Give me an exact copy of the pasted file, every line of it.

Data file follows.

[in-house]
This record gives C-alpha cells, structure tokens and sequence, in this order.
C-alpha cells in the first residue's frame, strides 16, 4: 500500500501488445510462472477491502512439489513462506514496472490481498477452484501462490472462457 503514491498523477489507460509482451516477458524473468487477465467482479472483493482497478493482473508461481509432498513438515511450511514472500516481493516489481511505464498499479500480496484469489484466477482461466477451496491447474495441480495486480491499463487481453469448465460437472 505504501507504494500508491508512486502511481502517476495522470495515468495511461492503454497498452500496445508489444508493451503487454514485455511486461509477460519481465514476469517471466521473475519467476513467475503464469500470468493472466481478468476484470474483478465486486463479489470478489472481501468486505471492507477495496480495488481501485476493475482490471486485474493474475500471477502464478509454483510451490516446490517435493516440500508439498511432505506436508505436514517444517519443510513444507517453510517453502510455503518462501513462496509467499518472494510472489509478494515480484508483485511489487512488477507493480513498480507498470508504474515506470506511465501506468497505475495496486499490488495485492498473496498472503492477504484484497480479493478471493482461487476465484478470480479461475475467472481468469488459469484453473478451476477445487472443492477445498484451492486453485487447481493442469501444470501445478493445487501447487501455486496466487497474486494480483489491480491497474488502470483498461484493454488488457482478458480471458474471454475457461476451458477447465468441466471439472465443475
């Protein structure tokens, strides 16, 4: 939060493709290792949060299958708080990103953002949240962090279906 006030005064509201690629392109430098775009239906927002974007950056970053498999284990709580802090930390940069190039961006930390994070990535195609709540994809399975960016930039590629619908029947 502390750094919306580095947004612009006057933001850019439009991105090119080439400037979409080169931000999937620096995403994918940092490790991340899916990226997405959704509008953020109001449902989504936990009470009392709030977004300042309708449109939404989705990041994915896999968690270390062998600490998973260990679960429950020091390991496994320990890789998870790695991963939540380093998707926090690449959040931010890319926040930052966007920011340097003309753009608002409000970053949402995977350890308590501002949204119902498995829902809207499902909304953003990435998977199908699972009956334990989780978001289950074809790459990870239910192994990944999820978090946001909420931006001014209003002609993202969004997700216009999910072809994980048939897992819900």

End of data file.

[in-house]
This record gives C-alpha cells, structure tokens and sequence, in this order.
C-alpha cells in the first residue's frame, strides 16, 4: 500500500501488445510462472477491502512439489513462506514496472490481498477452484501462490472462457 503514491498523477489507460509482451516477458524473468487477465467482479472483493482497478493482473508461481509432498513438515511450511514472500516481493516489481511505464498499479500480496484469489484466477482461466477451496491447474495441480495486480491499463487481453469448465460437472 505504501507504494500508491508512486502511481502517476495522470495515468495511461492503454497498452500496445508489444508493451503487454514485455511486461509477460519481465514476469517471466521473475519467476513467475503464469500470468493472466481478468476484470474483478465486486463479489470478489472481501468486505471492507477495496480495488481501485476493475482490471486485474493474475500471477502464478509454483510451490516446490517435493516440500508439498511432505506436508505436514517444517519443510513444507517453510517453502510455503518462501513462496509467499518472494510472489509478494515480484508483485511489487512488477507493480513498480507498470508504474515506470506511465501506468497505475495496486499490488495485492498473496498472503492477504484484497480479493478471493482461487476465484478470480479461475475467472481468469488459469484453473478451476477445487472443492477445498484451492486453485487447481493442469501444470501445478493445487501447487501455486496466487497474486494480483489491480491497474488502470483498461484493454488488457482478458480471458474471454475457461476451458477447465468441466471439472465443475
């Protein structure tokens, strides 16, 4: 939060493709290792949060299958708080990103953002949240962090279906 006030005064509201690629392109430098775009239906927002974007950056970053498999284990709580802090930390940069190039961006930390994070990535195609709540994809399975960016930039590629619908029947 502390750094919306580095947004612009006057933001850019439009991105090119080439400037979409080169931000999937620096995403994918940092490790991340899916990226997405959704509008953020109001449902989504936990009470009392709030977004300042309708449109939404989705990041994915896999968690270390062998600490998973260990679960429950020091390991496994320990890789998870790695991963939540380093998707926090690449959040931010890319926040930052966007920011340097003309753009608002409000970053949402995977350890308590501002949204119902498995829902809207499902909304953003990435998977199908699972009956334990989780978001289950074809790459990870239910192994990944999820978090946001909420931006001014209003002609993202969004997700216009999910072809994980048939897992819900």